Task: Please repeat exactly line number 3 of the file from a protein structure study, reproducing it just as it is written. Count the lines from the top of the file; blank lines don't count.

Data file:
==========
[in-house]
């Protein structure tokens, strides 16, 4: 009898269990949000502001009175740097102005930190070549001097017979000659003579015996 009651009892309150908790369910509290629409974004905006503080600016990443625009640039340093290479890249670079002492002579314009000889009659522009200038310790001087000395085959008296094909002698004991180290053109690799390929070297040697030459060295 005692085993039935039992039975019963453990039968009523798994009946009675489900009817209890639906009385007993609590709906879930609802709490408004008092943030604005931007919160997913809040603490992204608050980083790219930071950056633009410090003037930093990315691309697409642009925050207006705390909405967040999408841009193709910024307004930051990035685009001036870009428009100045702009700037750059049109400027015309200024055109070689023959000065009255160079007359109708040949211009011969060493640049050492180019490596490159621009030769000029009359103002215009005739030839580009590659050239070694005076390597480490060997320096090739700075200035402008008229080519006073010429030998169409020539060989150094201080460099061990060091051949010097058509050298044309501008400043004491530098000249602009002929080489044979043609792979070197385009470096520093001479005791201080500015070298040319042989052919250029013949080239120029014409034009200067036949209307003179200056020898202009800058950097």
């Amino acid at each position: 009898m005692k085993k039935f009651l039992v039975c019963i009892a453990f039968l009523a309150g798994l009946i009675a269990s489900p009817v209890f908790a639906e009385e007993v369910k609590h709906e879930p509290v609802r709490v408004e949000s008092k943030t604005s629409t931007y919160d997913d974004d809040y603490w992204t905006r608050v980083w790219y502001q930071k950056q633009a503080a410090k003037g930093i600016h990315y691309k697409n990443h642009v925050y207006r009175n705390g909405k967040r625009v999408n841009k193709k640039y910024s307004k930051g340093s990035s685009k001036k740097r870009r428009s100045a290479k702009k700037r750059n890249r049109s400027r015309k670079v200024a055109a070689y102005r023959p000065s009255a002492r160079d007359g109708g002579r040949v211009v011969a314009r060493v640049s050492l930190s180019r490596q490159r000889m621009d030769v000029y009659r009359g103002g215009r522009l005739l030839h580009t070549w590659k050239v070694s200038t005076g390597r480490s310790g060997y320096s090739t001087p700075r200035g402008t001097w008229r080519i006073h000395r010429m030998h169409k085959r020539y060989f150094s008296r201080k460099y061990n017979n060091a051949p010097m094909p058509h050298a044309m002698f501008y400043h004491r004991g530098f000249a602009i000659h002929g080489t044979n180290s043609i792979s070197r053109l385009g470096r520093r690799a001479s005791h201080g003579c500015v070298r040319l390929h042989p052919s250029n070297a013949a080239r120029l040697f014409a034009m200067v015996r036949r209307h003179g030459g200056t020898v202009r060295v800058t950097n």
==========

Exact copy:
């Amino acid at each position: 009898m005692k085993k039935f009651l039992v039975c019963i009892a453990f039968l009523a309150g798994l009946i009675a269990s489900p009817v209890f908790a639906e009385e007993v369910k609590h709906e879930p509290v609802r709490v408004e949000s008092k943030t604005s629409t931007y919160d997913d974004d809040y603490w992204t905006r608050v980083w790219y502001q930071k950056q633009a503080a410090k003037g930093i600016h990315y691309k697409n990443h642009v925050y207006r009175n705390g909405k967040r625009v999408n841009k193709k640039y910024s307004k930051g340093s990035s685009k001036k740097r870009r428009s100045a290479k702009k700037r750059n890249r049109s400027r015309k670079v200024a055109a070689y102005r023959p000065s009255a002492r160079d007359g109708g002579r040949v211009v011969a314009r060493v640049s050492l930190s180019r490596q490159r000889m621009d030769v000029y009659r009359g103002g215009r522009l005739l030839h580009t070549w590659k050239v070694s200038t005076g390597r480490s310790g060997y320096s090739t001087p700075r200035g402008t001097w008229r080519i006073h000395r010429m030998h169409k085959r020539y060989f150094s008296r201080k460099y061990n017979n060091a051949p010097m094909p058509h050298a044309m002698f501008y400043h004491r004991g530098f000249a602009i000659h002929g080489t044979n180290s043609i792979s070197r053109l385009g470096r520093r690799a001479s005791h201080g003579c500015v070298r040319l390929h042989p052919s250029n070297a013949a080239r120029l040697f014409a034009m200067v015996r036949r209307h003179g030459g200056t020898v202009r060295v800058t950097n």